It is Time



So much has been said…so much has been posted…and yet here we are. Fear, anger, frustration, hate, intolerance, all seem to be increasing and encroaching. Just in the past week a group of people threatened a College President, his children, and students in Lindsborg, Kansas.

As of late the alerts on my phone seem like a never ending barrage of police shootings, protests, and racially motivated incidents. I am heartbroken by what is unfolding around us. I am heartbroken by the ways we so quickly get into our camps, put up our flags, and damn the other side. I am heartbroken by the manner in which we are so quick to become angry, it is as though Jesus’ brother James never wrote these words, “…let every person be quick to hear, slow to speak, slow to anger; for the anger of man does not produce the righteousness of God (1:19b,20).”

I am blessed to serve our local police department as their chaplain. It wasn’t until I started spending time with these officers that something struck me. What would it be like to have to wear a Kevlar vest to work in our community? What would it be like to be a wife or husband and watch your spouse put that vest on each day. What would it be like to be a child and see Mom or Dad put that vest on each day? The very act of wearing it says, “There is a chance I’m not going to come home after work, but I’m going to do all that I can to come back to you when my shift is over.” Pause for a moment and consider that life.

What I write next I hesitate to even attempt, for I do not know what it is like. In fear and trembling here we go…Now consider the African American household, or the Latino household, or the Asian household, or Middle Eastern household; not only in urban settings but suburban as well, or even rural like Lindsborg, KS. What must it be like to to wake up each day not knowing how your actions will be interpreted by a fearful or nervous police officer? What must it be like to hear time and time again that your skin color alone makes you suspect of criminal activity or a lower-class resident on the fringes of acceptable society? Pause for a moment and consider that life.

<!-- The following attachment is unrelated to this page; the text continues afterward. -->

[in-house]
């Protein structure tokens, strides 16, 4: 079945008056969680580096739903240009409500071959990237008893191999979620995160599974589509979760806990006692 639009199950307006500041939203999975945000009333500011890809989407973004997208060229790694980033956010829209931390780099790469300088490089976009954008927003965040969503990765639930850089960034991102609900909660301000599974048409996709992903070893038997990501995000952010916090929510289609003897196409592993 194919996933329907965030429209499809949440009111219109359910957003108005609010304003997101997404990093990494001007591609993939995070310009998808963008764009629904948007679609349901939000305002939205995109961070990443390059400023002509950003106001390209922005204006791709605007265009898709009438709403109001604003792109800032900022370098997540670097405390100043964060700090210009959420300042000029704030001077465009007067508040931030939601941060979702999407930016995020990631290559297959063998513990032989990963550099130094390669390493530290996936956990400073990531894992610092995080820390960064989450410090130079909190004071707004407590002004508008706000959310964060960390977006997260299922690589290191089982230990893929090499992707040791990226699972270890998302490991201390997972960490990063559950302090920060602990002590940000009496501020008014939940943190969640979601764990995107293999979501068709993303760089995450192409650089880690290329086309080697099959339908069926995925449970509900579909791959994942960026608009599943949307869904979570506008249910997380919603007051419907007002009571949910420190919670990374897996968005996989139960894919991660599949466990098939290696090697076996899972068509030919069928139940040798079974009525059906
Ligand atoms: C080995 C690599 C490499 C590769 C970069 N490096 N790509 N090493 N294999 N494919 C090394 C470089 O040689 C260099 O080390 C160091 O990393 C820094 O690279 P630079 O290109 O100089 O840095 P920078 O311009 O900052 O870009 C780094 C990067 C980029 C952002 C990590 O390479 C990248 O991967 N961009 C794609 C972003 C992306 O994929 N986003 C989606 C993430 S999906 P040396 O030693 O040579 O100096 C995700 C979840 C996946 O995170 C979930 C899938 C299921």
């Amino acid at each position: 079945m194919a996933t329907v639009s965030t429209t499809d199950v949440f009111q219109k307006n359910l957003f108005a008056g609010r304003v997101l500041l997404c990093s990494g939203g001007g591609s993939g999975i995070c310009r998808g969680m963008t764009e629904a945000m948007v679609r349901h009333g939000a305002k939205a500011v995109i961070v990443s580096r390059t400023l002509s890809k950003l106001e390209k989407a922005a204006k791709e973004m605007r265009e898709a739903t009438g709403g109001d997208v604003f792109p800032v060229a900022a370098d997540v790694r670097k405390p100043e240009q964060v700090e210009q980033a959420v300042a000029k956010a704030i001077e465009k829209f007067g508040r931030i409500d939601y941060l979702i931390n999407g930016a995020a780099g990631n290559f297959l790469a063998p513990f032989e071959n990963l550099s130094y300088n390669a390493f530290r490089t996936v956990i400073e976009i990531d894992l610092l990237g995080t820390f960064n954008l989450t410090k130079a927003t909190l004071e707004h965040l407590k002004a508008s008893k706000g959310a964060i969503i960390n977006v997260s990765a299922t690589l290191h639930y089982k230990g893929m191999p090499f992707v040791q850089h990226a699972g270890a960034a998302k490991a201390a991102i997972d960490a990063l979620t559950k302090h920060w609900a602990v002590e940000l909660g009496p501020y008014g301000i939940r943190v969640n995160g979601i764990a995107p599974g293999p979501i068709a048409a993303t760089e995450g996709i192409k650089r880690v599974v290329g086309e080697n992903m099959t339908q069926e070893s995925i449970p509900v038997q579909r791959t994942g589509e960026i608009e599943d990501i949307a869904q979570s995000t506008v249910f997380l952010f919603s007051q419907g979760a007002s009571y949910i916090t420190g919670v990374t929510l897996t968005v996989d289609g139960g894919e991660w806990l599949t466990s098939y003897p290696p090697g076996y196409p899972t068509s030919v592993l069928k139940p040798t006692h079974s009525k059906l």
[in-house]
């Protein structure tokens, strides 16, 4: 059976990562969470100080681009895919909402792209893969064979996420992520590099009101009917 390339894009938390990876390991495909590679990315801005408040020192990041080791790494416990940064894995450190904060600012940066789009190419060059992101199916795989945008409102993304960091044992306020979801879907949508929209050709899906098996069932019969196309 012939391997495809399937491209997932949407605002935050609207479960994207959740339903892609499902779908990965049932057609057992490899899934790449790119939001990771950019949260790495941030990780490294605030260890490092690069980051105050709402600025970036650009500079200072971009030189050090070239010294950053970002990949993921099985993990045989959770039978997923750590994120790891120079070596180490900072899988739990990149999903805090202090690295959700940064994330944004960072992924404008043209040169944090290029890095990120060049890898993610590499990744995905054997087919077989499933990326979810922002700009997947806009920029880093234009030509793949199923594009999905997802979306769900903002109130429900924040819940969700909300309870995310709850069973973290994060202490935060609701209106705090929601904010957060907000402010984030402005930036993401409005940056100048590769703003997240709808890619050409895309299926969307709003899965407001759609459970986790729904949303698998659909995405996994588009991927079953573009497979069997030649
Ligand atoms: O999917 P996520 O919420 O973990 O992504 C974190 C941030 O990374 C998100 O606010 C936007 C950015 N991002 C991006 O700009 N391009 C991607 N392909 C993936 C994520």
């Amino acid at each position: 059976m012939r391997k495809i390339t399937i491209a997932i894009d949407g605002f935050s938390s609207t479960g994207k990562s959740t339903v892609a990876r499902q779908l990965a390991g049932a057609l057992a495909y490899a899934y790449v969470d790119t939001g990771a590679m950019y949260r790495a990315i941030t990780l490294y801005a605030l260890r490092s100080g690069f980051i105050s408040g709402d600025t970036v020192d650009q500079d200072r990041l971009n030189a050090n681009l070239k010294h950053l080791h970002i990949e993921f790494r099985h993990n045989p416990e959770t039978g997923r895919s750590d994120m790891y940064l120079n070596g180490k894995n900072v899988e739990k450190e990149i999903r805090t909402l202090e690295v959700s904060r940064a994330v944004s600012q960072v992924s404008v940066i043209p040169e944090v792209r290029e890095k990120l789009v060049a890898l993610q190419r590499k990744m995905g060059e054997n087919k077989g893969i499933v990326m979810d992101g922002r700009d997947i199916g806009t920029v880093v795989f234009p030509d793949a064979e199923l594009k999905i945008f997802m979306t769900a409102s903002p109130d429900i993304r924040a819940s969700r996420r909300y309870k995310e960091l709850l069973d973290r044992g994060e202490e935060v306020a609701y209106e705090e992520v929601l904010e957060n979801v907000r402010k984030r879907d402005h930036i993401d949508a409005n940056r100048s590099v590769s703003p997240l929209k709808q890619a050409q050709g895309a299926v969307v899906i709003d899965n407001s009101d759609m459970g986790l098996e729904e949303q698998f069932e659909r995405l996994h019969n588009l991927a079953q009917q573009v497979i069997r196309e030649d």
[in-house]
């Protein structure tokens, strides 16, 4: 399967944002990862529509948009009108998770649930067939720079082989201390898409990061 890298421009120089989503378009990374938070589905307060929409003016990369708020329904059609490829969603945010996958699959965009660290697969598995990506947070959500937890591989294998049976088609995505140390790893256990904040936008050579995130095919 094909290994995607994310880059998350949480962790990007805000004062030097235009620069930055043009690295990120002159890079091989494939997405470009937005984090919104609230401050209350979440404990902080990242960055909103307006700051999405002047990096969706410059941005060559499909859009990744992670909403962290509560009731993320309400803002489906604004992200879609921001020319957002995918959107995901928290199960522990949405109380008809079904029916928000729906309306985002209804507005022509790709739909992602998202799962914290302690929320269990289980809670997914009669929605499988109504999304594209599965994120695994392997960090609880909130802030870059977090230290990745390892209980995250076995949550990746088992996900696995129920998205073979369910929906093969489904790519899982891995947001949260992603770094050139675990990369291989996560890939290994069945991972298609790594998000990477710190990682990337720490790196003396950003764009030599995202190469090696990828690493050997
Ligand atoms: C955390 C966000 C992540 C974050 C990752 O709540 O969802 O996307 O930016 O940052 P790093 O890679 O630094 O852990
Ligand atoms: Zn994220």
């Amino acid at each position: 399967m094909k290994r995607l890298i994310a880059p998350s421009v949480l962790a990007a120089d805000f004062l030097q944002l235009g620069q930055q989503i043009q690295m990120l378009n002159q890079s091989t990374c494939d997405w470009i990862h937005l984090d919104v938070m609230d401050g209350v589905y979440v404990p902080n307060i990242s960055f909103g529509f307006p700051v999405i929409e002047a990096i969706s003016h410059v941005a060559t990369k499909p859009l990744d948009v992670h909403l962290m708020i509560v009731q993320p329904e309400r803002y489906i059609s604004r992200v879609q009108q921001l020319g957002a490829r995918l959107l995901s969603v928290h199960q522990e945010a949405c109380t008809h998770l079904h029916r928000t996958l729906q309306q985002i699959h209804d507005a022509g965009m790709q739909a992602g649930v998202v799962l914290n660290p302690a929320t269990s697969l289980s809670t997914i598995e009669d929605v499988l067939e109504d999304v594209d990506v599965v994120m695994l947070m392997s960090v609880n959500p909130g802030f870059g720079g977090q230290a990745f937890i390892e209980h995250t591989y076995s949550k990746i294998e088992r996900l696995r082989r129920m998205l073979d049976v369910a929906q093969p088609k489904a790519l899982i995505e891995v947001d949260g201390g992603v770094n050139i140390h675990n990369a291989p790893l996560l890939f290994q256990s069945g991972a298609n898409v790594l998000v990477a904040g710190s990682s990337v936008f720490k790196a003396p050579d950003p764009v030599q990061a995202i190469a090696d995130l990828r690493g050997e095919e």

This white middle-class preacher in a rural setting cannot even begin to wrap my head around those types of daily struggles.

We are better than all of this aren’t we? We are better than building fences and bunkers and damning the other side…aren’t we? We are better than being people that allow anger to dictate the ways that we live…aren’t we?

I hope so.

It is time, now, before it gets any worse, to meet our neighbors, to love them, and to walk together with them. When Jesus was asked by a lawyer, “Who is my neighbor.” Jesus told a story about a Jewish man beaten within an inch of his life, left to die on the side of the road. The one who saved him? A Samaritan. To the Jewish lawyer this was the worst possible answer, when Jesus asked the lawyer, “Which of these three…proved to be a neighbor…?” The man cannot even bring himself to say the word “Samaritan” he meekly responds, “The one who showed him mercy.” Luke 10:25-37

It is time for mercy to reign over wrath, it is time for peace to reign over fear, it is time for hope to reign over distrust.

We are better than this.

We are better than this.

We are better than this.

It is time to treat each other as more than a profession or a race or a label or a cause. It is time to treat each other as we are, people created in the image of God, not one person deserving to be thrown away or discarded.

It is time for the body of Christ, the church, to be reaching out to our neighbors, walking with them, serving them, loving them. It is time.

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First Visit

11 years ago today Dani, Sadie (who was 3 months old), and I traveled from Monrovia, California to visit a church in Kansas, in a town named Marion. 

I had been in conversation for a couple months with the search committee members; Donna, Bill, Rosse, Pam, Deanna, Mike, and Helen. It was time to see if God was calling us to serve Him together.

We flew from Los Angeles where we had spent the previous three years and landed in Wichita, KS. Other than the incredibly short walk from the gate to baggage claim the item that still stands out the most in my mind is the sign we saw at baggage claim, “HUNTERS PLEASE RETRIEVE YOUR GUNS”, I believe there was an arrow pointing in the correct direction. The irony was that we couldn’t say, “We’re not in Kansas anymore,” because that is exactly where we were! We got our bags and our rental car and headed for Marion, KS. I remember it was “rush hour”, I think we slowed down to 50 on the interstate!

We stopped one time to change a diaper and then came into Marion from the North. We had been given directions to avoid construction on Highway 50, a gift for which I will always be grateful!

We drove past the football stadium where Marion was preparing to play that night and turned right on Denver street arriving at Bill and Debbi’s house. They were so welcoming and hospitable! We loved getting to know them.

Bill led us out to the bed and breakfast at the lake. We got set up there and then met the search committee for dinner at Helen and Dwight’s house. It was a great time to meet one another in person and become better acquainted. The meal was delicious! After the meal we visited a while and made plans for the next day.